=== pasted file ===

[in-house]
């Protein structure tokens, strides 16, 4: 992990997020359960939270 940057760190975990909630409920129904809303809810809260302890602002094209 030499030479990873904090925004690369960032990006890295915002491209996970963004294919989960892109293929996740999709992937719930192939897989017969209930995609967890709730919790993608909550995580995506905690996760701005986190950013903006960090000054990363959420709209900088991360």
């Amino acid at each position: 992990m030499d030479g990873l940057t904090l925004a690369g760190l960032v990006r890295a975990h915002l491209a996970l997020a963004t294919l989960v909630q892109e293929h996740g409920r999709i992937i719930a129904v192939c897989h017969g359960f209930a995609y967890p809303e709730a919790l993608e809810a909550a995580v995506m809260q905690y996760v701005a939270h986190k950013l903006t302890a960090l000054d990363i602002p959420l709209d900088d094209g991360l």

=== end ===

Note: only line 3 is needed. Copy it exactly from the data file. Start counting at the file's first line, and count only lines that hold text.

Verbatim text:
């Amino acid at each position: 992990m030499d030479g990873l940057t904090l925004a690369g760190l960032v990006r890295a975990h915002l491209a996970l997020a963004t294919l989960v909630q892109e293929h996740g409920r999709i992937i719930a129904v192939c897989h017969g359960f209930a995609y967890p809303e709730a919790l993608e809810a909550a995580v995506m809260q905690y996760v701005a939270h986190k950013l903006t302890a960090l000054d990363i602002p959420l709209d900088d094209g991360l």